ABUS pass is of no earthly use if there is no bus to catch.

That is the prospect facing many Scots who live slightly off the beaten track, following the latest unsatisfactory compromise over the Scottish Government's free travel scheme. Yesterday Transport Minister Keith Brown was trumpeting the additional £10m being invested in the industry. However, this goes only part of the way to compensating for the £24m a year cut in government funding being imposed over two years. The result is likely to be higher fares for those not covered by the scheme and cutbacks in services.

The Herald has long argued that free bus travel for everyone over 60 is not sustainable in the long term and that many of those who use it could afford to contribute towards the cost. This already exceeds the £187m a year funding available and the country's ageing population and other factors mean demand is sure to continue rising. Faced with this equation, the Scottish Government's response has been to cut the percentage of an adult single fare payable for each passenger carried free. This formula, intended to reflect the true cost of operating the scheme, is falling from 73.6% to 58.1%, even though operators' other costs (such as fuel and staff costs) continue to rise. Something has to give. Those living in country areas or on any route considered uneconomic will bear the brunt of this decision as well as fare-paying passengers.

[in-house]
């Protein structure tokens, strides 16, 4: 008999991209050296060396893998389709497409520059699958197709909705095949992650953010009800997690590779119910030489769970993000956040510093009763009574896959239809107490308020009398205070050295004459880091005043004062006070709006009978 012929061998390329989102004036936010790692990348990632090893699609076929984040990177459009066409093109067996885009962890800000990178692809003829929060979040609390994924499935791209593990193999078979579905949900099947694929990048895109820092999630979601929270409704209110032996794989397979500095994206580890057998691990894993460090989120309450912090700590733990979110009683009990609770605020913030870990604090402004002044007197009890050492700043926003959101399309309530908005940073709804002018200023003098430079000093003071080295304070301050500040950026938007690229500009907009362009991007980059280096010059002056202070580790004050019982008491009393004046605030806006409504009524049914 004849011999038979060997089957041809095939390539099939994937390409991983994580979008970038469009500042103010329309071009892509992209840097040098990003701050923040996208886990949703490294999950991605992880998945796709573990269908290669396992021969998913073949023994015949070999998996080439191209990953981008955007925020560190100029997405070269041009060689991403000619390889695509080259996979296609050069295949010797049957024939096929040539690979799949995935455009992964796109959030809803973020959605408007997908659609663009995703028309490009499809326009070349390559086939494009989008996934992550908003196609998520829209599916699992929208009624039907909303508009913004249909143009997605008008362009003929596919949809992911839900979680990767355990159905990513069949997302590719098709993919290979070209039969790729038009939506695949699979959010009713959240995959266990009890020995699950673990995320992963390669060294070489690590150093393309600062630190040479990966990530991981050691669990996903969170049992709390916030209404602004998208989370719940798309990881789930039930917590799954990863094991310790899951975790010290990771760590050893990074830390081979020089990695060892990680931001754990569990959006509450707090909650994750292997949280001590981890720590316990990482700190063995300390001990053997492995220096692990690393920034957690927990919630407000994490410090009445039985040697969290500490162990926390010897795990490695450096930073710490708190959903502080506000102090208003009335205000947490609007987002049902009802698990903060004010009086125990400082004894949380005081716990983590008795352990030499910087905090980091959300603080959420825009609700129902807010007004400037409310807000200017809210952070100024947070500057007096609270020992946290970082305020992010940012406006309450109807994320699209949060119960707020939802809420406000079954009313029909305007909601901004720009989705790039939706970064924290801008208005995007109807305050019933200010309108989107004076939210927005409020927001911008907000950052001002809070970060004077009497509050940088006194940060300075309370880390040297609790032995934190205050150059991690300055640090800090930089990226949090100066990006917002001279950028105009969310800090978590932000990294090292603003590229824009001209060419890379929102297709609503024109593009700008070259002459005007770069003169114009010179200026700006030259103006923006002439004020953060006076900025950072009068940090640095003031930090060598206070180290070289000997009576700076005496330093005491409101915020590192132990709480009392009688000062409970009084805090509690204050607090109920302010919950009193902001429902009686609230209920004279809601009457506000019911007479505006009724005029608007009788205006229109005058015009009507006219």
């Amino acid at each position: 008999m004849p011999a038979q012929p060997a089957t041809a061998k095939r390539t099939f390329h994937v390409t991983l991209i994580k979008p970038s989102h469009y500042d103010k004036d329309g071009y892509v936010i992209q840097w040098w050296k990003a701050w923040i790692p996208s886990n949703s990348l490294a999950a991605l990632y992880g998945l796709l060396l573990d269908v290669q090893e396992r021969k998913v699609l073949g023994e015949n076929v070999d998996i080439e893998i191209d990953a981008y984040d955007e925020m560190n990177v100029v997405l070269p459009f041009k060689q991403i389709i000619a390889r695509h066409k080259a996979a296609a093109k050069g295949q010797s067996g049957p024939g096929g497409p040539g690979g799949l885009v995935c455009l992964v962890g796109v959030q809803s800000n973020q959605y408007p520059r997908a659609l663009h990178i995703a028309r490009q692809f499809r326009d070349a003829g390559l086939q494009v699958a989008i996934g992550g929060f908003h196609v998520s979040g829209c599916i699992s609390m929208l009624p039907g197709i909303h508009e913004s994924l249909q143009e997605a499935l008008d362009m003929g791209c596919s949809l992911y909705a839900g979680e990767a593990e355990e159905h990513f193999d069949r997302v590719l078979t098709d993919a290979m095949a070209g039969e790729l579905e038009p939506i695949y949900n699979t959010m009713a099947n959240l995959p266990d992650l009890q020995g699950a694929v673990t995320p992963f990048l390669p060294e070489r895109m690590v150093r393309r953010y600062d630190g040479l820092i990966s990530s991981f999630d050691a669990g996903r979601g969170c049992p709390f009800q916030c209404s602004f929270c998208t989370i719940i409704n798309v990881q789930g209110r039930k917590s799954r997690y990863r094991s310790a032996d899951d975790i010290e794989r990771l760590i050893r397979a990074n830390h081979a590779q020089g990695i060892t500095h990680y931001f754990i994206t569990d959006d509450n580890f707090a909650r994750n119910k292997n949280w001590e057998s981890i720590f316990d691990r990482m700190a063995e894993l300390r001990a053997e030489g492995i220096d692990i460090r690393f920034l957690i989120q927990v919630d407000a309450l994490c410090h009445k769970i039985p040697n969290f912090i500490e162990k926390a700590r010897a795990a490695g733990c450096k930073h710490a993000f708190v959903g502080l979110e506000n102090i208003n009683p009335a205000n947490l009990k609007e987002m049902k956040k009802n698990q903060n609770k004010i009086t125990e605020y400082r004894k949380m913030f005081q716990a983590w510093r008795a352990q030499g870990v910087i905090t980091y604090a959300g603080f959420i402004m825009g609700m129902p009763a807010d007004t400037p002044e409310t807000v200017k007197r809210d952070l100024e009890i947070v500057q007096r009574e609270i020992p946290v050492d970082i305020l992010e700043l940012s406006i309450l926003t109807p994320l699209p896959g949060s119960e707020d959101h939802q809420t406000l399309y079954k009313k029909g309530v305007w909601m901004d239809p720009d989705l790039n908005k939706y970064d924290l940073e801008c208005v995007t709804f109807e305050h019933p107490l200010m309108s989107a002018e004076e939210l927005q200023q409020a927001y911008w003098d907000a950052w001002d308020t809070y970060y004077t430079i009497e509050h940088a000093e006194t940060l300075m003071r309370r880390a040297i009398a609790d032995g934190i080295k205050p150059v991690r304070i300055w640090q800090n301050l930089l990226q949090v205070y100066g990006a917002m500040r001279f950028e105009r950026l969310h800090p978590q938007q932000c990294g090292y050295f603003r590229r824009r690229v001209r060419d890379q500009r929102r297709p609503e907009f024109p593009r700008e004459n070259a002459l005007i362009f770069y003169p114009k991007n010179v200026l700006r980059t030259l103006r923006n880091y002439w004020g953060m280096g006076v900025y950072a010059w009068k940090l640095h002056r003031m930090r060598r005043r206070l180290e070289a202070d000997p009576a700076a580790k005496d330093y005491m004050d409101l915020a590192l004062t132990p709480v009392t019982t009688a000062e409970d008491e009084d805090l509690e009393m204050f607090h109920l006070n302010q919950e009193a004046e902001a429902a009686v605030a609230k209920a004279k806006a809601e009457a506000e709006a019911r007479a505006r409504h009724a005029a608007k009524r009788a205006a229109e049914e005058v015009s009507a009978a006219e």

Loading article content

It may be very handy for well-heeled 60-year-olds to commute for free and very pleasant for groups of cheery pensioners to enjoy free day trips to Oban or Fort William but is it the best use of public funds in the current climate? It is not, especially if low-paid workers and those looking around for work are paying the price. And bus passes are a fat lot of use if the services pensioners rely on are cut. It would be fairer to raise the threshold to 65 or 70, in addition to the disabled and those on passported benefits.

It would appear that the Scottish Government would prefer to force difficult decisions on to bus companies, rather than take responsibility for steering the scheme on to a more sustainable course and one that would cause less harm to long-suffering paying passengers. This deal is the political equivalent of using a puncture repair kit when a change of wheel is what is required. How much longer can the wheels on the concessionary travel scheme continue to go round and round before there is a blow-out?